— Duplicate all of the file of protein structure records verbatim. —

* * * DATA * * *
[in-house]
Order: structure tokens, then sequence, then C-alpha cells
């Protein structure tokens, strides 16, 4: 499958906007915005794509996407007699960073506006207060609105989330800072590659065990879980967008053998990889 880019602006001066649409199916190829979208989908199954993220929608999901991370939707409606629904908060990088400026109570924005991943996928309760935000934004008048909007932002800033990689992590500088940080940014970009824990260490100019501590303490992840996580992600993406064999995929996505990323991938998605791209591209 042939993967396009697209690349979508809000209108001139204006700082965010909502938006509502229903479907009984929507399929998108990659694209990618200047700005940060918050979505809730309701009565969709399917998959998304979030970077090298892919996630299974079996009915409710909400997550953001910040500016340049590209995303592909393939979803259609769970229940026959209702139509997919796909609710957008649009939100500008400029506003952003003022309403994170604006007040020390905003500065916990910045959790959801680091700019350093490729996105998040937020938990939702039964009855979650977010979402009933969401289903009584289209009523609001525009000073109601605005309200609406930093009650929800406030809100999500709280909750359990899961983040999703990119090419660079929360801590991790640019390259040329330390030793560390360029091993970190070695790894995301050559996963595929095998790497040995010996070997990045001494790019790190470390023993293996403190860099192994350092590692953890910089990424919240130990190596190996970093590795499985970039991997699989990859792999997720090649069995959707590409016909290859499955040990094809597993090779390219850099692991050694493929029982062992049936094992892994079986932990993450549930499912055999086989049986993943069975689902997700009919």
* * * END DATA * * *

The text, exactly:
[in-house]
Order: structure tokens, then sequence, then C-alpha cells
């Protein structure tokens, strides 16, 4: 499958906007915005794509996407007699960073506006207060609105989330800072590659065990879980967008053998990889 880019602006001066649409199916190829979208989908199954993220929608999901991370939707409606629904908060990088400026109570924005991943996928309760935000934004008048909007932002800033990689992590500088940080940014970009824990260490100019501590303490992840996580992600993406064999995929996505990323991938998605791209591209 042939993967396009697209690349979508809000209108001139204006700082965010909502938006509502229903479907009984929507399929998108990659694209990618200047700005940060918050979505809730309701009565969709399917998959998304979030970077090298892919996630299974079996009915409710909400997550953001910040500016340049590209995303592909393939979803259609769970229940026959209702139509997919796909609710957008649009939100500008400029506003952003003022309403994170604006007040020390905003500065916990910045959790959801680091700019350093490729996105998040937020938990939702039964009855979650977010979402009933969401289903009584289209009523609001525009000073109601605005309200609406930093009650929800406030809100999500709280909750359990899961983040999703990119090419660079929360801590991790640019390259040329330390030793560390360029091993970190070695790894995301050559996963595929095998790497040995010996070997990045001494790019790190470390023993293996403190860099192994350092590692953890910089990424919240130990190596190996970093590795499985970039991997699989990859792999997720090649069995959707590409016909290859499955040990094809597993090779390219850099692991050694493929029982062992049936094992892994079986932990993450549930499912055999086989049986993943069975689902997700009919």